Green asphalt? A plant-based compound may undo aging, boost recycling

Workers resurfaced a residential driveway. A Wilmington firm has created a plant-based compound that could replace traditional asphalt.
Workers resurfaced a residential driveway. A Wilmington firm has created a plant-based compound that could replace traditional asphalt.

There’s nothing green about asphalt, unless you can make less of the stuff by more efficiently reusing the pavement we’ve already got.

The Warner Babcock Institute for Green Chemistry in Wilmington says it’s found a way. The institute’s new plant-based compound, Delta-S, rejuvenates worn-out asphalt so it mixes better with new paving material. With Delta-S, road builders can add a higher percentage of old asphalt to their new roads, which means lower cost and reduced consumption of the heavy, toxic petroleum found in fresh asphalt.

“The road to sustainability has to be paved with superior quality, superior cost, and oh, by the way, it has to be better for the environment,” Warner Babcock cofounder John Warner said.

As a chemistry professor at the University of Massachusetts, Warner was a leader of the “green chemistry” movement, which trains chemists to consider environmental safety when developing compounds.

Warner earned his doctorate from Princeton University in 1988. At the time, he said, “not one university on the planet ever required any one to take a test on toxicity or environmental impact. That’s why I started the field of green chemistry — to change the way people do chemistry.”

In 1998, Warner coauthored a college textbook on the principles of green chemistry. In 2007, he and corporate attorney James Babcock launched the institute, a chemical think tank with about 30 doctoral researchers on staff. They develop effective, environmentally safe compounds for a multitude of uses. For instance, in April the company unveiled Hairprint, a new product for restoring natural color to gray hair. Hairprint contains no dye and is designed to supplant popular gray-hair treatments that contain potentially harmful lead compounds.

Warner Babcock plans to license Hairprint to cosmetics companies. But the institute has spun off a for-profit company, Collaborative Aggregates LLC of Wilmington, to bring the asphalt rejuvenator to market.

According to the National Asphalt Pavement Association, asphalt is already America’s most recycled substance. More than 76 million tons of it was scraped and chopped from the nation’s roads in 2013, with 1.3 million tons of it coming from Massachusetts. But only a 10th of the total ended up in landfills. Most was reused or stockpiled for future use.

Peter Montenegro, a marketing consultant for Collaborative, said that it isn’t rain, snow, or cold that’s mainly responsible for worn-out asphalt; it’s oxidization. The petroleum compounds in the pavement combine with oxygen from the air, making the road surface dry, brittle and subject to cracking and crumbling.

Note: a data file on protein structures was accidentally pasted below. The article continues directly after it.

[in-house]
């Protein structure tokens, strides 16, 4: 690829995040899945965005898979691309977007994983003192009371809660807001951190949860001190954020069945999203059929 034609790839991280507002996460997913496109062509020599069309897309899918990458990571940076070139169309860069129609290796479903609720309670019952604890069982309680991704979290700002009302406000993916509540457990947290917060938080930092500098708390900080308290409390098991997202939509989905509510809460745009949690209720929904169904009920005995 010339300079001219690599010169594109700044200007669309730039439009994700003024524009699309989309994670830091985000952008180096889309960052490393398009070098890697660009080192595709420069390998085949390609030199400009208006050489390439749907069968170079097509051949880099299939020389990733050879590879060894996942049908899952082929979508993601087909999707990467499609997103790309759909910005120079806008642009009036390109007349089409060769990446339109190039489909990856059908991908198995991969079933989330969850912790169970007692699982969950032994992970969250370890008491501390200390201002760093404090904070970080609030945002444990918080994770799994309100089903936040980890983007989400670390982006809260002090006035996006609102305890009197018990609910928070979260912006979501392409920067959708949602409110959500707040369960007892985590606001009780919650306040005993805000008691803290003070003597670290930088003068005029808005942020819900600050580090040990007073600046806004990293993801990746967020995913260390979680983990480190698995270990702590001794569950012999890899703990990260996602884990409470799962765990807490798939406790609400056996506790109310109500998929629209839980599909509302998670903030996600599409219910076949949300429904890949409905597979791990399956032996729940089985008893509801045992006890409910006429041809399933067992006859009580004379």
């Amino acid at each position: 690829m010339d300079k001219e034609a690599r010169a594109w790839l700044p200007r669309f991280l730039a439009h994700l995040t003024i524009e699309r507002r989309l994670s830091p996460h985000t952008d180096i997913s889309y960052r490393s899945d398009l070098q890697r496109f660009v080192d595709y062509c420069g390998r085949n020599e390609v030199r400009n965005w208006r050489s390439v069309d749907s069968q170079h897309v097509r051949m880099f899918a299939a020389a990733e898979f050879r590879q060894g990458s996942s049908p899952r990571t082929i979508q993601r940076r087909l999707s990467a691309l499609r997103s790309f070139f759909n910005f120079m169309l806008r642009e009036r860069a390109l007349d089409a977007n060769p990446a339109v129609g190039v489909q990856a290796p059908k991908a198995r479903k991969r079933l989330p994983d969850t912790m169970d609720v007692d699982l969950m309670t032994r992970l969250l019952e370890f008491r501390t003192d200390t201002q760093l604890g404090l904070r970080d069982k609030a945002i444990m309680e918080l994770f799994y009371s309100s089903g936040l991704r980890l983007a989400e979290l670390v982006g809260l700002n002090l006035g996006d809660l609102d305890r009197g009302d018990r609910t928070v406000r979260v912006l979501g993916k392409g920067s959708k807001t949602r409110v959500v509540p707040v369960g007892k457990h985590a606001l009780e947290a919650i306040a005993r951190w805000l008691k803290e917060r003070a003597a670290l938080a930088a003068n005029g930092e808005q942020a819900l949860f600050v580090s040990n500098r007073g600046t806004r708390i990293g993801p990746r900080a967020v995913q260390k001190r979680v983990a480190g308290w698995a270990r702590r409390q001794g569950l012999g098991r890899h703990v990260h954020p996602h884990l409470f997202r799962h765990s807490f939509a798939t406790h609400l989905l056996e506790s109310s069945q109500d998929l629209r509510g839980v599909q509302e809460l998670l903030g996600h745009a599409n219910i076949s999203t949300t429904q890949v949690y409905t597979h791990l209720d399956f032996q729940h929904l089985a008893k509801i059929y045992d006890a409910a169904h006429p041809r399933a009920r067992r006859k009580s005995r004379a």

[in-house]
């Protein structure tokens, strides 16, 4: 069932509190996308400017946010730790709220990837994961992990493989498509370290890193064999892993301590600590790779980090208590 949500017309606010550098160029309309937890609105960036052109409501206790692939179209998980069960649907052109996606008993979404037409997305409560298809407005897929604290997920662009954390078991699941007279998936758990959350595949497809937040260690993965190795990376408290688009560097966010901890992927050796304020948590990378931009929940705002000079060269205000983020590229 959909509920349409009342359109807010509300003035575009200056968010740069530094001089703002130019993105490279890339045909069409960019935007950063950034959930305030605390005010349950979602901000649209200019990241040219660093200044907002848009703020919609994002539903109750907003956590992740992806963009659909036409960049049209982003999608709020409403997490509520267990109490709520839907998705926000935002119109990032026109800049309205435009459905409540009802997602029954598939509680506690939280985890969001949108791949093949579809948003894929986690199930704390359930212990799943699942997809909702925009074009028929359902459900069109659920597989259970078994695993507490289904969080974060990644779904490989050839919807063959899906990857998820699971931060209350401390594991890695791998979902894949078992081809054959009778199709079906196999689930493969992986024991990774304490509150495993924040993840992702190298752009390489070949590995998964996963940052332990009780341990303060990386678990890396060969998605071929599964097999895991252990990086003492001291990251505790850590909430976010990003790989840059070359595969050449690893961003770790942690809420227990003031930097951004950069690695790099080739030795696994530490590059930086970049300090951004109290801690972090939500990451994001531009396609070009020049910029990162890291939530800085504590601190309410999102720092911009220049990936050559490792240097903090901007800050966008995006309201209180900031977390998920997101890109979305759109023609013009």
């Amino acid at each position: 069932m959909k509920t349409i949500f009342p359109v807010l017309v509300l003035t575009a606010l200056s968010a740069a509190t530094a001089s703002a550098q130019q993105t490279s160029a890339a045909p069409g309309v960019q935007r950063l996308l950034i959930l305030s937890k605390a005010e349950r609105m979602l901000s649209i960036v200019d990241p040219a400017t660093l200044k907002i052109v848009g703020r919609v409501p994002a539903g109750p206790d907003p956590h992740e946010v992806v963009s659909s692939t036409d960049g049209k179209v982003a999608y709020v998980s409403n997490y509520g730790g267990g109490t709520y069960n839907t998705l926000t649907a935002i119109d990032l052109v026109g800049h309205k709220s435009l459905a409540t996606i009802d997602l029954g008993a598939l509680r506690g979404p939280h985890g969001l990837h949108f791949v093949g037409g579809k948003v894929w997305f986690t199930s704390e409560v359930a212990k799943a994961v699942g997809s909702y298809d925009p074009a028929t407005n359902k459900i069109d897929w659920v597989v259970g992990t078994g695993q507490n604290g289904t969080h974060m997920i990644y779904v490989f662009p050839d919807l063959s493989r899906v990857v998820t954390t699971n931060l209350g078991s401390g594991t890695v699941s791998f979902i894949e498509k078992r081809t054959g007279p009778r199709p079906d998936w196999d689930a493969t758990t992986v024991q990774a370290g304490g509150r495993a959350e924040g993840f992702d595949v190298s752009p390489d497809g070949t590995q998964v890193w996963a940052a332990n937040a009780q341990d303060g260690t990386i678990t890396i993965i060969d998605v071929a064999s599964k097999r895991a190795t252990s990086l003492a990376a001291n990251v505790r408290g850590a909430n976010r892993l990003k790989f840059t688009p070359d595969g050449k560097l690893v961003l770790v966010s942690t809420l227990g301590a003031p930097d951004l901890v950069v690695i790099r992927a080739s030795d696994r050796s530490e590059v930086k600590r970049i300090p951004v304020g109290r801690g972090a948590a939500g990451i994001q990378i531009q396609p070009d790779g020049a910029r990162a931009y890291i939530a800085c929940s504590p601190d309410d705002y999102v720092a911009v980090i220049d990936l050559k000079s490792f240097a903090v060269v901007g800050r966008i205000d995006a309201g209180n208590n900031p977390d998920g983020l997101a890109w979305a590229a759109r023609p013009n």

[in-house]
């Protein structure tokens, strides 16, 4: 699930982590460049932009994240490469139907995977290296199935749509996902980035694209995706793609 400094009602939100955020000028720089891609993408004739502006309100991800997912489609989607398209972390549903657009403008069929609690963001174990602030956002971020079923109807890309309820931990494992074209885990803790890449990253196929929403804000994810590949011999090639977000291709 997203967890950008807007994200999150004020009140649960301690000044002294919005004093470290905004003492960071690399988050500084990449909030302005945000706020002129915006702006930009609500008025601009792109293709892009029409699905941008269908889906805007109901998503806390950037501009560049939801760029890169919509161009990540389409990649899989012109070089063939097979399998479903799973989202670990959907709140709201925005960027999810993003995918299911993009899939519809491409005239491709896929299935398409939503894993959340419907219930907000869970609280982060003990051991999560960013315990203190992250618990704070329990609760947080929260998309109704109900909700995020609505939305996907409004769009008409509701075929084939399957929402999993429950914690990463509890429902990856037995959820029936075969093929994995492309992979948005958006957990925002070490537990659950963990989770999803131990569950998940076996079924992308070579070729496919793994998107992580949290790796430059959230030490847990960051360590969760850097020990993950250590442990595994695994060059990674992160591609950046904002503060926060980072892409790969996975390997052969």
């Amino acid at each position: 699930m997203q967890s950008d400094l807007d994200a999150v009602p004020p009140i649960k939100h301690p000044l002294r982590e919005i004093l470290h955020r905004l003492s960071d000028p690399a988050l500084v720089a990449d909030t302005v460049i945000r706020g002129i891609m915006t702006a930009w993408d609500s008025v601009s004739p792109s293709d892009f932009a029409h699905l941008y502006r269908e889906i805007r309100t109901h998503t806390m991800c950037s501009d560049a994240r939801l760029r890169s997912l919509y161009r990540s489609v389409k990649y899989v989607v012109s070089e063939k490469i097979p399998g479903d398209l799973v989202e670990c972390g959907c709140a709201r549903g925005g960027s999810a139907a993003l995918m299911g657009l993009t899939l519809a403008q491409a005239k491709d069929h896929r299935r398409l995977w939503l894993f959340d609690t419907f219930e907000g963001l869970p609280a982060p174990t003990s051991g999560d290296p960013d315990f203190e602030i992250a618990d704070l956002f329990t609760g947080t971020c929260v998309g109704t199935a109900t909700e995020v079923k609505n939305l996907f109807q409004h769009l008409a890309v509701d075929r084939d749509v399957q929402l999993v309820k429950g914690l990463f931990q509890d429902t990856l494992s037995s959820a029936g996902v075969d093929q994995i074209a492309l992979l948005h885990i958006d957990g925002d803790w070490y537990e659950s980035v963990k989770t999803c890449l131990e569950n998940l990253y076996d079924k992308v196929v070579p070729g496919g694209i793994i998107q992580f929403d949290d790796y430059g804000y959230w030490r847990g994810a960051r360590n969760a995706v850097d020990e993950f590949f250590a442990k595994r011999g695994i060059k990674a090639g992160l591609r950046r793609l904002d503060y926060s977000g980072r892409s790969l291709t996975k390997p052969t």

Delta-S, which is made for Collaborative by an outside contractor, reverses the process. “It softens it, and reverses the oxidization that has occurred,” Montenegro said. In addition, Delta-S allows pavers to mix the asphalt at a much lower temperature than usual — around 180 degrees compared to about 380 degrees. This means less of the oil evaporates, so there’s less air pollution and less wasted petroleum.

Lots of paving companies already recycle old asphalt by simply adding it to new material during the mixing process. But the finished product can contain no more than 25 percent recycled material. If more is added, the oxidized asphalt will weaken the pavement. But when Delta-S is added, “we can have recycled asphalt content up to 50 percent of the weight of the mix,” Montenegro said. Since old asphalt costs next to nothing, adding more of it to the mix lowers the price of paving.

Other companies make asphalt recycling products, but these often contain highly toxic substances such as hydrolene, a petroleum extract that has been linked to cancer, birth defects, and organ damage. By contrast, Delta-S is nontoxic.

Asphalt mixed with Delta-S has been used only in a few places, so its durability is still an open question. Dave Hickey, a town engineer in Wellesley, has used it to pave the city’s recycling facility. “The jury is still out a little bit for it,” said Hickey, who noted some cracking along seams in the pavement. But he said that the problem might be due to incorrect application by the contractor, who had never worked with Delta-S before.

Hickey said that it’ll be good news for taxpayers if Delta-S lives up to Warner Babcock’s promises. “If this becomes more mainstream technology,” Hickey said, “I would expect costs would go down, and that would be a great thing for municipalities.”

Hiawatha Bray is a technology reporter for the Boston Globe. E-mail him at
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